>>> DuckDuckGo!) would allow people to find material in the warehouse.
>>> Anyone could contribute material to the historical archive by simply
>>> placing a copy into the disk area of their machine that they've shared,
>>> from where it would be automatically distributed and replicated.
>>> Perhaps this is one or more apps that can be downloaded.  Or perhaps a
>>> plug in or extension to popular browsers.  Or maybe an addition to
>>> existing mechanisms like BitTorrent.  Much of the code already exists,
>>> as evidenced by the millions of computers unwittingly participating in a
>>> Botnet, or willingly running code like SETI.
>>> Dave's offer of disk space is just the start.  I suspect many people
>>> would contribute some unused chunk of their computers and network
>>> capacity.  I have a few Terabytes on my NAS that are empty...you
>>> probably do too.   With enough participants, the BBN becomes
>>> self-suficient even as people come and go.
>>> All it would seem to take is for someone to sit down and write the
>>> code....in the classic Internet spirit of Rough Consensus and Running Code.
>>> Dave....?
>>> /Jack Haverty
>>> On 2/24/19 7:42 AM, Dave Taht wrote:
>>>> Joe Touch <touch at strayalpha.com <mailto:touch at strayalpha.com>> writes:
>>>>> On Feb 23, 2019, at 12:42 PM, Jack Haverty <jack at 3kitty.org <mailto:jack at 3kitty.org>> wrote:
>>>>>     But "internet-history at postel.org <mailto:internet-history at postel.org>", and others like it, even RFC
>>>>>     repositories, likely exist at the whim of their sponsor.
>>>>> Indeed - even assuming volunteers run them - they?re?s still the issue
>>>>> of hosting and net access.
>>>>> I have old repositories (end2end-interest, for one) that even the ISOC
>>>>> has declined to host (even though the E2E-RG originated there).
>>>>> Then again, if you want to see the worst of ?free riders?, go attend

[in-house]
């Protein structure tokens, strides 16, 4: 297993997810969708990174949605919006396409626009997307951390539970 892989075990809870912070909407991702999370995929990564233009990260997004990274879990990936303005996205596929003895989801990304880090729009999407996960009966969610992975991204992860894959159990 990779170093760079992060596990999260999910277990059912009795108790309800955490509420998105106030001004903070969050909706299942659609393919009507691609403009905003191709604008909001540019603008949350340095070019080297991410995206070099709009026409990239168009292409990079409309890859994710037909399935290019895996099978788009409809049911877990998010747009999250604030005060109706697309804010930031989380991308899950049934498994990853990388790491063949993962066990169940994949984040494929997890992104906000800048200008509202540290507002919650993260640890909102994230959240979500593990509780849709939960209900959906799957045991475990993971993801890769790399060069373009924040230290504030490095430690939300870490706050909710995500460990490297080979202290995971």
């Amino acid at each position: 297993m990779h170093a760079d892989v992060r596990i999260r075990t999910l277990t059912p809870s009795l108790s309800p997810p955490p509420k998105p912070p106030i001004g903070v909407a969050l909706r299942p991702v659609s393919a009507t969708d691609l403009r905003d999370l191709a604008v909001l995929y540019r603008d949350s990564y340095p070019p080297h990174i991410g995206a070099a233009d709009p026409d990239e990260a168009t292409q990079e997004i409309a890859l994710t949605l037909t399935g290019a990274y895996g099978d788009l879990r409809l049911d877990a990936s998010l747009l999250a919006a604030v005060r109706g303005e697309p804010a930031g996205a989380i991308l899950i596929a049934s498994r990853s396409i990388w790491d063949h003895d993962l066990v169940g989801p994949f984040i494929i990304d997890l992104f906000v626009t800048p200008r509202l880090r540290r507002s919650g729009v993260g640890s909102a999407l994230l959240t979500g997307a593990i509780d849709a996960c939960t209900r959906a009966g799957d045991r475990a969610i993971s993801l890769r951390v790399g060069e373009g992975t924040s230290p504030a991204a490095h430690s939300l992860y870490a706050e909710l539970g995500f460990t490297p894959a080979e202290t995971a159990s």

>>>>> an IETF. Companies send armies there for free training and free
>>>>> consulting.
>>>>> PS - speaking as list admin, if anyone wants to offer a place to host
>>>>> this list more reliably and archivally, please do let me know (contact
>>>>> me directly off-list).
>>>> My email list server currently lives on linode in the cloud. The cost is
>>>> $5/month for 25GB of SSD storage. ( https://www.linode.com/pricing <https://www.linode.com/pricing>
>>>> ). Has IPv6 and IPv4. It's paid for via a patreon donation.
>>>> It's not like I'm using much of that box - or the bandwidth available -
>>>> how big are these archives?
>>>> I wouldn't mind sharing that existing list server, but I long ago
>>>> switched to violating whatever RFC it was that said starttls was a
>>>> "should" - to *mandate* starttls only - which cuts down on spam (and
>>>> sigh, about 13% of my measured potential correspondents, still). The
>>>> biggest administrative cost I'd had was dealing with spam.
>>>> If that's not an acceptable policy for these lists/archives, well, go
>>>> burn the 5 bucks/mo on yer own.
>>>>> Joe
>>>>> _______
>>>>> internet-history mailing list
>>>>> internet-history at postel.org <mailto:internet-history at postel.org>
>>>>> http://mailman.postel.org/mailman/listinfo/internet-history
>>>>> Contact list-owner at postel.org for assistance.
>>> _______
>>> internet-history mailing list
>>> internet-history at postel.org <mailto:internet-history at postel.org>
>>> http://mailman.postel.org/mailman/listinfo/internet-history
>>> Contact list-owner at postel.org for assistance.
>> -- 
>> In theory, there is no difference between theory and practice.
>> In practice, there is.  .... Yogi Berra
>> _______
>> internet-history mailing list
>> internet-history at postel.org <mailto:internet-history at postel.org>
>> http://mailman.postel.org/mailman/listinfo/internet-history
>> Contact list-owner at postel.org for assistance.
> ?
> Richard Bennett
> High Tech Forum <http://hightechforum.org/> Founder
> Ethernet & Wi-Fi standards co-creator
> Internet Policy Consultant
> _______
> internet-history mailing list
> internet-history at postel.org
> http://mailman.postel.org/mailman/listinfo/internet-history
> Contact list-owner at postel.org for assistance.